The Word — A gift from the risen Christ
Published 12:25 pm Friday, April 22, 2022
A sunny, warm spring day…. Yellow tulips and daffodils…. Easter egg hunts… A basket of jelly beans.
As with Christmas, we all have certain memories and traditions for Easter. As we enjoy them, we are, perhaps, reminded not to forget the “true meaning” of this great feast. We need the reminder. At Easter, we go to church and take the time to remember (while trying to figure out what time to put the ham in the oven,) that Easter is about the Resurrection, about Christ’s rising from the dead and conquering sin. But what does this feast mean for us, and how does it change our lives, even after Easter Sunday has come and gone? How should our hearts be touched?
There are many different ways that Jesus’ central work and greatest miracle should affect our lives. Expanding on some thoughts from the book The Risen Christ by Caryll Houselander, we can look at one of these effects. “He gives us His life of joy,” after, of course, having suffered until He could suffer no more. He gives us “His own power of consummated love to use for one another…. The ultimate miracle of Divine Love is this, that the life of the Risen Lord is given to us to give to one another.”
After all, He told us to love one another as He has loved us. This seems insurmountable, unless we have for our own the love of the risen Christ. It is specifically His hidden love in the Resurrection that we need, a love that manifests itself in hidden deeds.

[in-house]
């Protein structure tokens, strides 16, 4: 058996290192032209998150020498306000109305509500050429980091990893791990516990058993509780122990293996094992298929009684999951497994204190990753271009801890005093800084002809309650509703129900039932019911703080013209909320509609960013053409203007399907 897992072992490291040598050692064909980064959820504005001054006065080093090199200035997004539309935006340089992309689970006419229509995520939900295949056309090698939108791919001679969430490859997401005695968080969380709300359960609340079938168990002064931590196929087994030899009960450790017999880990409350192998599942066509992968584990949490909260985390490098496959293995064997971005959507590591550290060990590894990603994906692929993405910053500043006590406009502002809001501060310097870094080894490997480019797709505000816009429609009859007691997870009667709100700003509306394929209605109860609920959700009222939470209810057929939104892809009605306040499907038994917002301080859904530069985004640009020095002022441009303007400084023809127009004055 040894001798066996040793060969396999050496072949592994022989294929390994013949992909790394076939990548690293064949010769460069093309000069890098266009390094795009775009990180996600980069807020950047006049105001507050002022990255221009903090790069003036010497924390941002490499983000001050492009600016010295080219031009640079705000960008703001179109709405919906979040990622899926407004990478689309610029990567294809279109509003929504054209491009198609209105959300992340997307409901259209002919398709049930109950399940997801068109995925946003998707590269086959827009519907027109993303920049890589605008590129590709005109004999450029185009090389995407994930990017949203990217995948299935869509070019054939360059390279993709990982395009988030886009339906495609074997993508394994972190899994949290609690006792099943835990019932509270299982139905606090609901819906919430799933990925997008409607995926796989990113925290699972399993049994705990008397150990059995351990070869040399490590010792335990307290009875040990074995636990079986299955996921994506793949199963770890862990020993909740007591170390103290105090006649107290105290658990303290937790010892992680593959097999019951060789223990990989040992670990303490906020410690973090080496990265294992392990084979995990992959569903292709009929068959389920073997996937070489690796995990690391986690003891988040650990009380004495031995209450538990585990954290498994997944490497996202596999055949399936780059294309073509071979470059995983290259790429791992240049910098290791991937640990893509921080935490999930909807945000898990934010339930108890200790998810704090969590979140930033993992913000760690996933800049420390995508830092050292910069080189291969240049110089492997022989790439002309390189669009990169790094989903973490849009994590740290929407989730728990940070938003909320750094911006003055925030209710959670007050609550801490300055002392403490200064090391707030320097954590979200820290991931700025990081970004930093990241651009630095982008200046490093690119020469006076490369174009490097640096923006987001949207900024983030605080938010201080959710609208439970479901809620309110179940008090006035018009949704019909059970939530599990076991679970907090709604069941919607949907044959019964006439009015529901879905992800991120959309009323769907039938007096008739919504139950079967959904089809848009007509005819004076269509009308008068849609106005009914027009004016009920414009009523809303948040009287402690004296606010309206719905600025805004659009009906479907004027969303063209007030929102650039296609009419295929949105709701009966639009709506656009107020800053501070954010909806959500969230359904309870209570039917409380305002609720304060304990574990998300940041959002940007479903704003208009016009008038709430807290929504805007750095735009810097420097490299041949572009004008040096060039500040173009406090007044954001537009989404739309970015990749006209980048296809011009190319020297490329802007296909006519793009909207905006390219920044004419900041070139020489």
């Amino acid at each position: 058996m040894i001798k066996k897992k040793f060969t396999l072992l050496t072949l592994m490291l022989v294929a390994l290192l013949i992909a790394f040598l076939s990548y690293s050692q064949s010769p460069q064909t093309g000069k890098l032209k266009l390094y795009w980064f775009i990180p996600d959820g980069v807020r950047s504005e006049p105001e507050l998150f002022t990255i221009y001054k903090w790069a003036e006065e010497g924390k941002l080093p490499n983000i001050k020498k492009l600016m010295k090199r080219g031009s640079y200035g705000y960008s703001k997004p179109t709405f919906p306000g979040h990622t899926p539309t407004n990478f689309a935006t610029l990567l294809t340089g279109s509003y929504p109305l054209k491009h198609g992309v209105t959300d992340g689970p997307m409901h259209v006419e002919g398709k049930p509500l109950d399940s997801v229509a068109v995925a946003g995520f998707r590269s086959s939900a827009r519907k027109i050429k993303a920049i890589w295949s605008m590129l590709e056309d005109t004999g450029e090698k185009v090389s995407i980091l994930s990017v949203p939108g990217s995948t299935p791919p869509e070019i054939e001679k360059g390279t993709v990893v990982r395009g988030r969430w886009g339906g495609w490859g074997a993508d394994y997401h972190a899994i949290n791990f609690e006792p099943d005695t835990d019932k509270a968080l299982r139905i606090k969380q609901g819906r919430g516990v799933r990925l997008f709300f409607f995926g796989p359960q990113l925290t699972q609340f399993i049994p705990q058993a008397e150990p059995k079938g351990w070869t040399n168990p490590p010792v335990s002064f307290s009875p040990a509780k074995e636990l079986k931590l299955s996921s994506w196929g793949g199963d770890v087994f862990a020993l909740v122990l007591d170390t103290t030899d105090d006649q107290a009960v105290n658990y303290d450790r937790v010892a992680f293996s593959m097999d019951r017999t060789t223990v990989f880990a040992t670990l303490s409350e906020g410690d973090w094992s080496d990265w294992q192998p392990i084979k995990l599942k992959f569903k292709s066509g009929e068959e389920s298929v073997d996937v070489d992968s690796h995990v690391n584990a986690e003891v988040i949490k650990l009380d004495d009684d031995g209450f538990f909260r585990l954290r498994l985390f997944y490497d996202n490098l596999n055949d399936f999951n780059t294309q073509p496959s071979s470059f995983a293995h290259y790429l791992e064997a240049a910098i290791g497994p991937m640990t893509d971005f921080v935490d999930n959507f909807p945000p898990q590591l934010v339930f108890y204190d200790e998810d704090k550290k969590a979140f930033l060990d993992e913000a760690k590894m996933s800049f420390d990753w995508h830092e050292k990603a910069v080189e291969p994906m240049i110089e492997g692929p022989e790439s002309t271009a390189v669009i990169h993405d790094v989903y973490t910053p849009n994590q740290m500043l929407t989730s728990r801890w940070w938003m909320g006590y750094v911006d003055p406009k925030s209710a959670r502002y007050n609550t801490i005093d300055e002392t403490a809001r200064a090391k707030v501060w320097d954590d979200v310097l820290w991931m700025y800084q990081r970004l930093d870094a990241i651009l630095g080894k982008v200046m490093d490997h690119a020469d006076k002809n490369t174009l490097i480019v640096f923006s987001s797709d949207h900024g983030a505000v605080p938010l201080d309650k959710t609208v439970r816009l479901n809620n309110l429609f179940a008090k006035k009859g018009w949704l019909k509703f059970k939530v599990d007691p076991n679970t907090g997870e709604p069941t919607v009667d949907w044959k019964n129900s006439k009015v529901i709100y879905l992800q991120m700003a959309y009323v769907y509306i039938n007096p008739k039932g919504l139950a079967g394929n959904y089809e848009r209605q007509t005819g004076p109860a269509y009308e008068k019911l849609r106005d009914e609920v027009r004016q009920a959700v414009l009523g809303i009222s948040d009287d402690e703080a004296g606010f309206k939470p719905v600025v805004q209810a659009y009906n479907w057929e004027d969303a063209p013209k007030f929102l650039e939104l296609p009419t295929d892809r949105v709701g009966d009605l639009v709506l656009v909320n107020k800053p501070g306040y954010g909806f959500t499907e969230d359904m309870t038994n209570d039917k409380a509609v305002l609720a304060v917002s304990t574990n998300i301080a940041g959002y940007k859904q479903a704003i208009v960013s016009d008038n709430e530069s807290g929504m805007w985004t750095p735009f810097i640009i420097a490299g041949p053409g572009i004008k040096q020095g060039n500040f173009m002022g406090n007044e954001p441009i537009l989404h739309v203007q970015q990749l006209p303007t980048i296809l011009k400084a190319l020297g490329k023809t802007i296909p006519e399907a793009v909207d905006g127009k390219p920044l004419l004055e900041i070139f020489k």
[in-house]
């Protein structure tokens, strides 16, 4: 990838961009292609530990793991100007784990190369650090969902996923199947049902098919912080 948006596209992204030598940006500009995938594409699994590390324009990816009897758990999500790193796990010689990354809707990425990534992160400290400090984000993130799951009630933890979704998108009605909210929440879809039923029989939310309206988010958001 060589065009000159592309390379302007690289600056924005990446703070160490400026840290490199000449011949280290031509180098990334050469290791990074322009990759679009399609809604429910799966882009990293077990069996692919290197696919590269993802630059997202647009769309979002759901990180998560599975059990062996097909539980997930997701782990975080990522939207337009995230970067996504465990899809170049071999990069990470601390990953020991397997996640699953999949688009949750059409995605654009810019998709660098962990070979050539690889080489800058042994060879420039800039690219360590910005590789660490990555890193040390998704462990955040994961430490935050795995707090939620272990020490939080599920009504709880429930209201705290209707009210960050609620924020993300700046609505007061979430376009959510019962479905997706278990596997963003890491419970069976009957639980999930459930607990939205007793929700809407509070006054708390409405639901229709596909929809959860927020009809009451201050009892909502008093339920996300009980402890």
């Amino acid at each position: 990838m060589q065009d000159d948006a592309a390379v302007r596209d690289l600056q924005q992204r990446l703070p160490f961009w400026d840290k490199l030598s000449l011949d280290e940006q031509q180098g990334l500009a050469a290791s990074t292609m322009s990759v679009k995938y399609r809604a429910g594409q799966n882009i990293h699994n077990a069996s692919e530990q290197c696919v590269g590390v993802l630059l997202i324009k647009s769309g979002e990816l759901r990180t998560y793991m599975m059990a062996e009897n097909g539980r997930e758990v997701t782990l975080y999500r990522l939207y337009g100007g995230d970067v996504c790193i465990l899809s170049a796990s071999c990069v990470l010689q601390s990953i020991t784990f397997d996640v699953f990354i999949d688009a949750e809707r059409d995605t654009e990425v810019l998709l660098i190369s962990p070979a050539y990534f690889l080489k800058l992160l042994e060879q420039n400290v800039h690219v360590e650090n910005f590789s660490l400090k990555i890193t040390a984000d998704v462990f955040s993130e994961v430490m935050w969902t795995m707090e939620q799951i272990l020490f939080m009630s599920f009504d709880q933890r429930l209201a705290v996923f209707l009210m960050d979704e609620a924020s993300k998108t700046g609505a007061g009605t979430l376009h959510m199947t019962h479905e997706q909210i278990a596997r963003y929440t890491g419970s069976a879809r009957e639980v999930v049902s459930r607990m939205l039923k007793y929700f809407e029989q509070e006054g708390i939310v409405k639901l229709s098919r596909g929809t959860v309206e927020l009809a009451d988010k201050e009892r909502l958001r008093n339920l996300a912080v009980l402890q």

His 40 days on earth after the Resurrection were, in many ways, hidden. He did not manifest Himself in a blaze of visible, triumphant glory to all the peoples of the earth. He did not perform magnificent miracles to show His enemies Who had really triumphed. Rather, He showed Himself quietly to a heartbroken Mary in the garden; He revealed Himself to two doubting men on the road to Emmaus. This love He gives us at Easter – the Love that triumphs at Easter, the love which is Himself, and not something we can manufacture for ourselves – is a quiet love. It is a love that reaches out for others in hidden ways, not through great works of philanthropy, but in small acts that we choose to do in order to show charity to others. “It is to be lived through our natural human relationships, through the people we know, the neighbors we see. It is given to us, if we will take it, literally into our own hands to give.”
Easter “identifies us with the deepest source of life in God, which is love.” To bring that love to others is one of the great graces of Easter. As Christ told His apostles after His Resurrection, “You shall be witnesses unto me in Jersualem, and in all Judea, and Samaria, and even to the uttermost part of the earth.”
Br. Maximilian Watner is on the the staff at St. Thomas Aquinas Seminary in Buckingham County. He can be reached at email@example.com.